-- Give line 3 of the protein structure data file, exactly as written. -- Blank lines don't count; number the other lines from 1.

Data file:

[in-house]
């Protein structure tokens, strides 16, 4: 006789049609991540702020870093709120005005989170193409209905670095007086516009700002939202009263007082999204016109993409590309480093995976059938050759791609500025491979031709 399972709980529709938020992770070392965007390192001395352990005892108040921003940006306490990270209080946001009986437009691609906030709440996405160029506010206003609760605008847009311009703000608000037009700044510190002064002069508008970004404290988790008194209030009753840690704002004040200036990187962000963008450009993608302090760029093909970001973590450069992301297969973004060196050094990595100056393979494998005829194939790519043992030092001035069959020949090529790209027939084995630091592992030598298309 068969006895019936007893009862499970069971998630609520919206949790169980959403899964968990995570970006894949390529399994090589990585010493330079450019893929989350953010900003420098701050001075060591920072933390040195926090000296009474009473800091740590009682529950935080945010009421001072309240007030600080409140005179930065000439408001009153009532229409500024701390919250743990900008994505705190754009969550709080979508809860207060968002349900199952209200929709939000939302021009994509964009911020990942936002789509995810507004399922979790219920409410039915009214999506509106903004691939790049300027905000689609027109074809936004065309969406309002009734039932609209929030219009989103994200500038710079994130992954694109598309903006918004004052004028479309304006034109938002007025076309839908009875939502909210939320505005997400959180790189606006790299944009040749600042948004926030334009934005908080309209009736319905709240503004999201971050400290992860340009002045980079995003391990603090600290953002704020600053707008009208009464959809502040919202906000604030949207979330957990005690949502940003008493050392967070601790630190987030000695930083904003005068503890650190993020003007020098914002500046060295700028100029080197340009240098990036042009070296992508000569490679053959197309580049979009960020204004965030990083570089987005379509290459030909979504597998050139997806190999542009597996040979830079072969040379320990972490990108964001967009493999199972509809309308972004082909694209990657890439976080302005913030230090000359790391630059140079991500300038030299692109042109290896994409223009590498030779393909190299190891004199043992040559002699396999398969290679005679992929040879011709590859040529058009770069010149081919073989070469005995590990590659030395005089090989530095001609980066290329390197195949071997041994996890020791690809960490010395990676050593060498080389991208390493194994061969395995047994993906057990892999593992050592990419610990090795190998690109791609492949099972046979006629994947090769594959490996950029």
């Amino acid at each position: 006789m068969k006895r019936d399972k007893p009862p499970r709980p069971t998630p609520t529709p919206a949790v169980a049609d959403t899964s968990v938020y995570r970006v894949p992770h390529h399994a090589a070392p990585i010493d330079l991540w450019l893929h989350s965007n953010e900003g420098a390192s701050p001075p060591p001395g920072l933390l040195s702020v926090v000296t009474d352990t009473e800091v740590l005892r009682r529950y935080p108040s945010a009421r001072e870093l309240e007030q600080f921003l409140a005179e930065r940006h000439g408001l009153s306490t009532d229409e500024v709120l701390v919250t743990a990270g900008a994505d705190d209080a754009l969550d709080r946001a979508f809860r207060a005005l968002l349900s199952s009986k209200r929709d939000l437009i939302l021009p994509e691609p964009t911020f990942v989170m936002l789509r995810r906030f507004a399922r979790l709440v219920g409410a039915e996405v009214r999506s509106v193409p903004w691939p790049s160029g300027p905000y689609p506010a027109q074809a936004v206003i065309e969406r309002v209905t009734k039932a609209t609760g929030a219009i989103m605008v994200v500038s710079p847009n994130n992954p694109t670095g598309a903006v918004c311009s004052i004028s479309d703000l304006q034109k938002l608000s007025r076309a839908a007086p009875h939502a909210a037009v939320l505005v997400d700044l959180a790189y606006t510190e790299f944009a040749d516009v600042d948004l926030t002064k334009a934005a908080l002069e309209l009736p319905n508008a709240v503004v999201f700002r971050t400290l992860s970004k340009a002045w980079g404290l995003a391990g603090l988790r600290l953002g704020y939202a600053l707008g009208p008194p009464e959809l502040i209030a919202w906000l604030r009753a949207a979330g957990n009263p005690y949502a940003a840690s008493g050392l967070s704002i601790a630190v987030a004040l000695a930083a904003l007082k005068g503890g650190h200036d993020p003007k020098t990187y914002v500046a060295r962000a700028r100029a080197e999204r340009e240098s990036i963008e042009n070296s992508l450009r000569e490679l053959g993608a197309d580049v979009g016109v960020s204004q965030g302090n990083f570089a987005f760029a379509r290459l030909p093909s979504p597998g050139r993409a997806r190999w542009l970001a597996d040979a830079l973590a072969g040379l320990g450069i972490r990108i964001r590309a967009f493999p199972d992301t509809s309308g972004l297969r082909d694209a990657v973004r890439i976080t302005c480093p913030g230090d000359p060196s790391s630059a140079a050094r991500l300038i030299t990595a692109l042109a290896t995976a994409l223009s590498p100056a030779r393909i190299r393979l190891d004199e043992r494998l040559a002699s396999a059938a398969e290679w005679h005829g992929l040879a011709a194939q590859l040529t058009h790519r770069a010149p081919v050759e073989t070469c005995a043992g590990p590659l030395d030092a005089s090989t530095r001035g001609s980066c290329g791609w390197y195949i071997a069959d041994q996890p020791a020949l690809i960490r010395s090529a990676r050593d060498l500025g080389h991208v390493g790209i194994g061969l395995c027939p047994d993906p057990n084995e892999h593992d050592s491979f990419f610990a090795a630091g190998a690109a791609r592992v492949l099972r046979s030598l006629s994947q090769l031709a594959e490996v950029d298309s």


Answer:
């Amino acid at each position: 006789m068969k006895r019936d399972k007893p009862p499970r709980p069971t998630p609520t529709p919206a949790v169980a049609d959403t899964s968990v938020y995570r970006v894949p992770h390529h399994a090589a070392p990585i010493d330079l991540w450019l893929h989350s965007n953010e900003g420098a390192s701050p001075p060591p001395g920072l933390l040195s702020v926090v000296t009474d352990t009473e800091v740590l005892r009682r529950y935080p108040s945010a009421r001072e870093l309240e007030q600080f921003l409140a005179e930065r940006h000439g408001l009153s306490t009532d229409e500024v709120l701390v919250t743990a990270g900008a994505d705190d209080a754009l969550d709080r946001a979508f809860r207060a005005l968002l349900s199952s009986k209200r929709d939000l437009i939302l021009p994509e691609p964009t911020f990942v989170m936002l789509r995810r906030f507004a399922r979790l709440v219920g409410a039915e996405v009214r999506s509106v193409p903004w691939p790049s160029g300027p905000y689609p506010a027109q074809a936004v206003i065309e969406r309002v209905t009734k039932a609209t609760g929030a219009i989103m605008v994200v500038s710079p847009n994130n992954p694109t670095g598309a903006v918004c311009s004052i004028s479309d703000l304006q034109k938002l608000s007025r076309a839908a007086p009875h939502a909210a037009v939320l505005v997400d700044l959180a790189y606006t510190e790299f944009a040749d516009v600042d948004l926030t002064k334009a934005a908080l002069e309209l009736p319905n508008a709240v503004v999201f700002r971050t400290l992860s970004k340009a002045w980079g404290l995003a391990g603090l988790r600290l953002g704020y939202a600053l707008g009208p008194p009464e959809l502040i209030a919202w906000l604030r009753a949207a979330g957990n009263p005690y949502a940003a840690s008493g050392l967070s704002i601790a630190v987030a004040l000695a930083a904003l007082k005068g503890g650190h200036d993020p003007k020098t990187y914002v500046a060295r962000a700028r100029a080197e999204r340009e240098s990036i963008e042009n070296s992508l450009r000569e490679l053959g993608a197309d580049v979009g016109v960020s204004q965030g302090n990083f570089a987005f760029a379509r290459l030909p093909s979504p597998g050139r993409a997806r190999w542009l970001a597996d040979a830079l973590a072969g040379l320990g450069i972490r990108i964001r590309a967009f493999p199972d992301t509809s309308g972004l297969r082909d694209a990657v973004r890439i976080t302005c480093p913030g230090d000359p060196s790391s630059a140079a050094r991500l300038i030299t990595a692109l042109a290896t995976a994409l223009s590498p100056a030779r393909i190299r393979l190891d004199e043992r494998l040559a002699s396999a059938a398969e290679w005679h005829g992929l040879a011709a194939q590859l040529t058009h790519r770069a010149p081919v050759e073989t070469c005995a043992g590990p590659l030395d030092a005089s090989t530095r001035g001609s980066c290329g791609w390197y195949i071997a069959d041994q996890p020791a020949l690809i960490r010395s090529a990676r050593d060498l500025g080389h991208v390493g790209i194994g061969l395995c027939p047994d993906p057990n084995e892999h593992d050592s491979f990419f610990a090795a630091g190998a690109a791609r592992v492949l099972r046979s030598l006629s994947q090769l031709a594959e490996v950029d298309s």